Nuclear energy ought to be classified as a “renewable energy” source says a member of California’s Legislature.

Really. This is not April 1st or a warp in time.

The debate is happening with the 2024 scheduled closing of the coastal Diablo Canyon Nuclear Plant in mind. That plant has two 1,100 megawatt units. (Lots of power.) The plant accounts for nine percent of the state’s power. Carbon-free, by the way.

Said Jordan Cunningham, R-San Luis Obispo. ‘Without nuclear as part of the renewable portfolio, we’re going to have tremendous difficulty meeting the state’s climate goals without a significant cost increase on electricity ratepayers.’” (Source)

Some climate scientists want Diablo Canyon to keep operating. Most Americans want to reduce the use of fossil fuels, says a 2019 Gallup poll.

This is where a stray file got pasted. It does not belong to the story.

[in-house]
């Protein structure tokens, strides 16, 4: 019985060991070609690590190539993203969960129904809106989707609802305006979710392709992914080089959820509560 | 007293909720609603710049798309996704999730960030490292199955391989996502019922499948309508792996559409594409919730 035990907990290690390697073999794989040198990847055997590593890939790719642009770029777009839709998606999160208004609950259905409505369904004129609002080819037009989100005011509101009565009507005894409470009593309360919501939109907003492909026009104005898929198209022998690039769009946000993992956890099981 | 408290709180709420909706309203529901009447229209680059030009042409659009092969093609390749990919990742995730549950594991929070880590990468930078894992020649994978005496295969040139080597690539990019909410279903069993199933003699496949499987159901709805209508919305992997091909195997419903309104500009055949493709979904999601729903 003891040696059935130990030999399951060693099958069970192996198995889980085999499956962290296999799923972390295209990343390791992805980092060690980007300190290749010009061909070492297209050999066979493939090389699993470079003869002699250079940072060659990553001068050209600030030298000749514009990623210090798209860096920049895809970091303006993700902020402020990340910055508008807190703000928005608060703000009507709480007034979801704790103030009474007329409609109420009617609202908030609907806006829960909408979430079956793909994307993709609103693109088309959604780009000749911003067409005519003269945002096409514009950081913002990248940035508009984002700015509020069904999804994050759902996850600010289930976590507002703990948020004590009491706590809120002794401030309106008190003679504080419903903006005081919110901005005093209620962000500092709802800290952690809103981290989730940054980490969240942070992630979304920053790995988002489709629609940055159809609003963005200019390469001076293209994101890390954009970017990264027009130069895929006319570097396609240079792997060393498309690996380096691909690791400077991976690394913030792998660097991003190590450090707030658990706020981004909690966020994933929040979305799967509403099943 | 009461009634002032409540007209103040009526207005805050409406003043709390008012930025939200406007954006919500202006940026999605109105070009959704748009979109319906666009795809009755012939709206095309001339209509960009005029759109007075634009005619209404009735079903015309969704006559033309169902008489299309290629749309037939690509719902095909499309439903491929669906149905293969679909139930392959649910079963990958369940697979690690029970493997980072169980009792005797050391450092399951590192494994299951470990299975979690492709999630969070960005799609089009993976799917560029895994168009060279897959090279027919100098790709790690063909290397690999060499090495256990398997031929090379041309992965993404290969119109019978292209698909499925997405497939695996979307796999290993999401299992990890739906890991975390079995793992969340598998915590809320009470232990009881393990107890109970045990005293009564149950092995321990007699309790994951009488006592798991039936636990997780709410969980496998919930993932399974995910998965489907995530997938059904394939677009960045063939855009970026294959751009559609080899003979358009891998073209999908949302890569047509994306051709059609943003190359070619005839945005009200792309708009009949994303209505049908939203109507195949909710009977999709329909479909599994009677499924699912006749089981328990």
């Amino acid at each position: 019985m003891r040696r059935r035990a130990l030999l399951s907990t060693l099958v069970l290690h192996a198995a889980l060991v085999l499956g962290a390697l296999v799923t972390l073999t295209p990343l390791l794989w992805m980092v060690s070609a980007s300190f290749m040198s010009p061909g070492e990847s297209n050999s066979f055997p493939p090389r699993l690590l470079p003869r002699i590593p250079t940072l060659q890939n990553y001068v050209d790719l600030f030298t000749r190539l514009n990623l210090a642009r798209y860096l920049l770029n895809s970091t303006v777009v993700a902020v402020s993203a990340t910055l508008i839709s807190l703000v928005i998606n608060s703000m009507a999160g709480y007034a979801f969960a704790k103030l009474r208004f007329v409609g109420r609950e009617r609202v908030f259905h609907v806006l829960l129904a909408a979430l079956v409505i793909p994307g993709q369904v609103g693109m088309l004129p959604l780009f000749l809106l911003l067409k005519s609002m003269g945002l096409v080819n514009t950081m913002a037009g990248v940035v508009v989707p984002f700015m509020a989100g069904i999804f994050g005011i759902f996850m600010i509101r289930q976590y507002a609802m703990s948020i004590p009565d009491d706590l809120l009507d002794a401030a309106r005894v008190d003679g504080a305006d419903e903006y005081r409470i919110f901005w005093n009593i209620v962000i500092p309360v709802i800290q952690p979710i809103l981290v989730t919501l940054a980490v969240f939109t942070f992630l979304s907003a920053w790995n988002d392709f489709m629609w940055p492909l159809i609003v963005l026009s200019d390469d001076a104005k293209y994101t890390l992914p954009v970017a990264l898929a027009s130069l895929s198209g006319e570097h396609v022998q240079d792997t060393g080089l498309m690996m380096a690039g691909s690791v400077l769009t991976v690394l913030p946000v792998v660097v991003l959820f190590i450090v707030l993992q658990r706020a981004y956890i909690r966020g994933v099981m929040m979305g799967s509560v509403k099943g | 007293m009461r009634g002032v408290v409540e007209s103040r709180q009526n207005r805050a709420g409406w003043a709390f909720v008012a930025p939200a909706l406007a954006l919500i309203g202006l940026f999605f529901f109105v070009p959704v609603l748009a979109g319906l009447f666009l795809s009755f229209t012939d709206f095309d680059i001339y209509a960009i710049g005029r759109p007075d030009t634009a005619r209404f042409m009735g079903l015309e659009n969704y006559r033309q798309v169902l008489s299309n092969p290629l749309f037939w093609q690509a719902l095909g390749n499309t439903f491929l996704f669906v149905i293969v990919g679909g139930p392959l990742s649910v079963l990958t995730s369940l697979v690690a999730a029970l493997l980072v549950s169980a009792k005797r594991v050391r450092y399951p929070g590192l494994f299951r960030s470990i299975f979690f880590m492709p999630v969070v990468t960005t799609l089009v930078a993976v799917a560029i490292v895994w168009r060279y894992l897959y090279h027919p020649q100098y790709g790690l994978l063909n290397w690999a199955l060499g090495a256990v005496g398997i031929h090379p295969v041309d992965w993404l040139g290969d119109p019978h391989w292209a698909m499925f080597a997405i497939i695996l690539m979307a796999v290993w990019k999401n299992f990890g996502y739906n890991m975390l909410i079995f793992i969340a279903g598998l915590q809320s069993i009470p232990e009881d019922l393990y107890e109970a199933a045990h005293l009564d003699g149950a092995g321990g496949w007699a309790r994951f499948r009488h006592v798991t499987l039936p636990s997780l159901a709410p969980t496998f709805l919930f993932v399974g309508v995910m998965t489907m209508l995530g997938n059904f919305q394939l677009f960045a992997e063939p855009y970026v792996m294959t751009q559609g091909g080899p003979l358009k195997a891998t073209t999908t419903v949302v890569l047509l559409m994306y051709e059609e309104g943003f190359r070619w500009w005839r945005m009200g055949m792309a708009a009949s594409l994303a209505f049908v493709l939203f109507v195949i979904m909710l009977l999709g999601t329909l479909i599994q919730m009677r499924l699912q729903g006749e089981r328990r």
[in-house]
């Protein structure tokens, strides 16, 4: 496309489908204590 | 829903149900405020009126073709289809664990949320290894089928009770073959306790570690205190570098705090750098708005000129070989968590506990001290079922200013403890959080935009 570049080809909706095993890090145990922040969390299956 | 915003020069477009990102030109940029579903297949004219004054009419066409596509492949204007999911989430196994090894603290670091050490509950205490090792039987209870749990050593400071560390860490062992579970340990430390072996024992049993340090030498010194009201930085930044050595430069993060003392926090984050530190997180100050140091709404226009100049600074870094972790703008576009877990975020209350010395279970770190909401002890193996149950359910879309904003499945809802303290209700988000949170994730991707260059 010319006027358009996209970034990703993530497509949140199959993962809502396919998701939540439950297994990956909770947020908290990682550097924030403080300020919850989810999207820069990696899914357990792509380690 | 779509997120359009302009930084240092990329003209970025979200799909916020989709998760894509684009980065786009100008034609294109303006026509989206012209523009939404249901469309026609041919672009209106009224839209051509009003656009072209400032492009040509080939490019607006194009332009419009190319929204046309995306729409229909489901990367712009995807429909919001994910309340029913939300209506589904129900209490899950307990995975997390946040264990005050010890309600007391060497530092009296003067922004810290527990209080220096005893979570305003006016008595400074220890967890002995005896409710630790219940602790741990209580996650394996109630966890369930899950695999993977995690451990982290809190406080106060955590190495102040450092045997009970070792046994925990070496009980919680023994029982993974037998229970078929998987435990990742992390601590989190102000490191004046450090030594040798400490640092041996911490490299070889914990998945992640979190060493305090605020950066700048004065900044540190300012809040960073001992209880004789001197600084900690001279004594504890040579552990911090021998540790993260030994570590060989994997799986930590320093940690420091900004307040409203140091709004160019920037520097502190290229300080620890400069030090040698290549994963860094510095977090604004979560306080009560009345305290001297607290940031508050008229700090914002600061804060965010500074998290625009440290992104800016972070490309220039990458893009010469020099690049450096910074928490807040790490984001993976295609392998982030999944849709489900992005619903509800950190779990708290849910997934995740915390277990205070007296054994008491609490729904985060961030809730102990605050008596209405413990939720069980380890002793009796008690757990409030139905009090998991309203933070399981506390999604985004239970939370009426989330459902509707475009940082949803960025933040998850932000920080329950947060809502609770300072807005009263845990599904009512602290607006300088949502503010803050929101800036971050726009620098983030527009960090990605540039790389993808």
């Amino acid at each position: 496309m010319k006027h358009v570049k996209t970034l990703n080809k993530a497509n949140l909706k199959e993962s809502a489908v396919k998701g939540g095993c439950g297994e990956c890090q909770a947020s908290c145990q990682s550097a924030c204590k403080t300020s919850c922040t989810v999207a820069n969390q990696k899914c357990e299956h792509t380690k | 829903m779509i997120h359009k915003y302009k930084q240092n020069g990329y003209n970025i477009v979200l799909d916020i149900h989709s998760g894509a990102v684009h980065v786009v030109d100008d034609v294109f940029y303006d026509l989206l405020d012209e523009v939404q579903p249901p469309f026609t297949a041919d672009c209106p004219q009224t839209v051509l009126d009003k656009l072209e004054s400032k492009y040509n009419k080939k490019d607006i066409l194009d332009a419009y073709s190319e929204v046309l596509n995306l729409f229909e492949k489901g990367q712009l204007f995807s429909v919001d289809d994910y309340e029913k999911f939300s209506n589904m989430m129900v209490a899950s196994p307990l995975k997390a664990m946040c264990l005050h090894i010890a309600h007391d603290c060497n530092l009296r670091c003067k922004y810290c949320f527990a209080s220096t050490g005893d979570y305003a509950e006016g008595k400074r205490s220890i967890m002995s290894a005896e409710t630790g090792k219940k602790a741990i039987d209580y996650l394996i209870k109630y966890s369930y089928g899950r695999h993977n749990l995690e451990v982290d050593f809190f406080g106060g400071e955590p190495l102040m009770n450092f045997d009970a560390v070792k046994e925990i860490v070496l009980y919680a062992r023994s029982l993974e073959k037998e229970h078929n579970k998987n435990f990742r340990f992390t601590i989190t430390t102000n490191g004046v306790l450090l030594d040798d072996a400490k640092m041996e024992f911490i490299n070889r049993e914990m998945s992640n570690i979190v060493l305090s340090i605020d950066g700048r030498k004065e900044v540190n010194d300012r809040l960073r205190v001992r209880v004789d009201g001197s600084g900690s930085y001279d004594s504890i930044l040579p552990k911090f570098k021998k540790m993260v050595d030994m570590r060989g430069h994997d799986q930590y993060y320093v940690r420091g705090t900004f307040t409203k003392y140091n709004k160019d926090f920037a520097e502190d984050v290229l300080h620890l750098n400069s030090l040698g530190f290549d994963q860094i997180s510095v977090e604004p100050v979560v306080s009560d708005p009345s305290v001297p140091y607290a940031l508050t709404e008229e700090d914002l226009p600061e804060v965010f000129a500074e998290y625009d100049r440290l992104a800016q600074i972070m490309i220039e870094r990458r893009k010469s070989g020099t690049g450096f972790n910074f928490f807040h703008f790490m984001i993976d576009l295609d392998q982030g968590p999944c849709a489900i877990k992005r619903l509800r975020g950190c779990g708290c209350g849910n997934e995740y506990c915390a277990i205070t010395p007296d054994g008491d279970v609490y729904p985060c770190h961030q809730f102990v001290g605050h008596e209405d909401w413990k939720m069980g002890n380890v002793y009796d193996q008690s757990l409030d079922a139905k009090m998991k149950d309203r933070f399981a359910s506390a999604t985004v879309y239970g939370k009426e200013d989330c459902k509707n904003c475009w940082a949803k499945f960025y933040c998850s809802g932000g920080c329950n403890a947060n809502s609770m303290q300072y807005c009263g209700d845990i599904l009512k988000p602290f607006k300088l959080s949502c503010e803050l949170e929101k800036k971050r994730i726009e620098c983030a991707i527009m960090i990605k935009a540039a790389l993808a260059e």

California’s renewable standard calls for 60 percent of California’s electricity to be “renewable by 2030, 100 percent from carbon-free sources by 2045.

Nuclear leaves some waste so that means it cannot be classified as renewable, some say. Nuclear fuel can be reprocessed for future use.

On the other hand, wind generator blades are now being buried as waste. ECC has written about solar panel waste and recycling.

What is important is what we want to accomplish – purely renewable energy or carbon-free energy. If carbon-free is the answer, to impact the climate trajectory, then nuclear makes sense to be in the portfolio.

From a corporate standpoint, look at Duke Energy, which has traditional renewables and plans to renew its licenses for its nuclear plants. Smart.

Perhaps the label is just that, a label that allows certain policies to happen. So, “renewable” is what it is defined as being. We will watch California to find out.


Feature image from PG&E website